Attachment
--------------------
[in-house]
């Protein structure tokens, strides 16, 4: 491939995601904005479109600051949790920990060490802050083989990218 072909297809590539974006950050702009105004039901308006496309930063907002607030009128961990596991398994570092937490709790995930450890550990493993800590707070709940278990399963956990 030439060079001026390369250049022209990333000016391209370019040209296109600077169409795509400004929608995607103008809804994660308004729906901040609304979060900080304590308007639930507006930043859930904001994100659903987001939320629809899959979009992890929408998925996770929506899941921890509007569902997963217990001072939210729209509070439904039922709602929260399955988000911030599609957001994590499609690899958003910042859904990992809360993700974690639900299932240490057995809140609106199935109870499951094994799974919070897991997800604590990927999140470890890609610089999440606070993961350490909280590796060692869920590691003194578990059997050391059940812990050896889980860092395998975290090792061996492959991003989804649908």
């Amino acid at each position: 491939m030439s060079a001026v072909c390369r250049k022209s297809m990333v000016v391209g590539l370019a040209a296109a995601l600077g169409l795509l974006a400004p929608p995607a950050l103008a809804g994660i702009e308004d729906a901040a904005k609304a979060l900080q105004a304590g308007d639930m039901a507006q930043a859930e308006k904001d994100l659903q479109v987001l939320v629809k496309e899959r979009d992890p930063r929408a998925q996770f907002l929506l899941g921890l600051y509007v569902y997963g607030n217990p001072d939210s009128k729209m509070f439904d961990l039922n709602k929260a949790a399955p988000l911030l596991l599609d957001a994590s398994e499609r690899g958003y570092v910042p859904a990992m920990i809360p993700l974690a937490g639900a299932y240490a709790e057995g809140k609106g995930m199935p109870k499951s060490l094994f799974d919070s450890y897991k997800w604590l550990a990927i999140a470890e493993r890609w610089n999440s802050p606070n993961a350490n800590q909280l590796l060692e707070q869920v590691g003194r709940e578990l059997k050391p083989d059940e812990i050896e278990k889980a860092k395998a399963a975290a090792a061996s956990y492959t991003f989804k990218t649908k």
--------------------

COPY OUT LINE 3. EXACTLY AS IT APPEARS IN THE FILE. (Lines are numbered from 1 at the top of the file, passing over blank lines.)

């Amino acid at each position: 491939m030439s060079a001026v072909c390369r250049k022209s297809m990333v000016v391209g590539l370019a040209a296109a995601l600077g169409l795509l974006a400004p929608p995607a950050l103008a809804g994660i702009e308004d729906a901040a904005k609304a979060l900080q105004a304590g308007d639930m039901a507006q930043a859930e308006k904001d994100l659903q479109v987001l939320v629809k496309e899959r979009d992890p930063r929408a998925q996770f907002l929506l899941g921890l600051y509007v569902y997963g607030n217990p001072d939210s009128k729209m509070f439904d961990l039922n709602k929260a949790a399955p988000l911030l596991l599609d957001a994590s398994e499609r690899g958003y570092v910042p859904a990992m920990i809360p993700l974690a937490g639900a299932y240490a709790e057995g809140k609106g995930m199935p109870k499951s060490l094994f799974d919070s450890y897991k997800w604590l550990a990927i999140a470890e493993r890609w610089n999440s802050p606070n993961a350490n800590q909280l590796l060692e707070q869920v590691g003194r709940e578990l059997k050391p083989d059940e812990i050896e278990k889980a860092k395998a399963a975290a090792a061996s956990y492959t991003f989804k990218t649908k």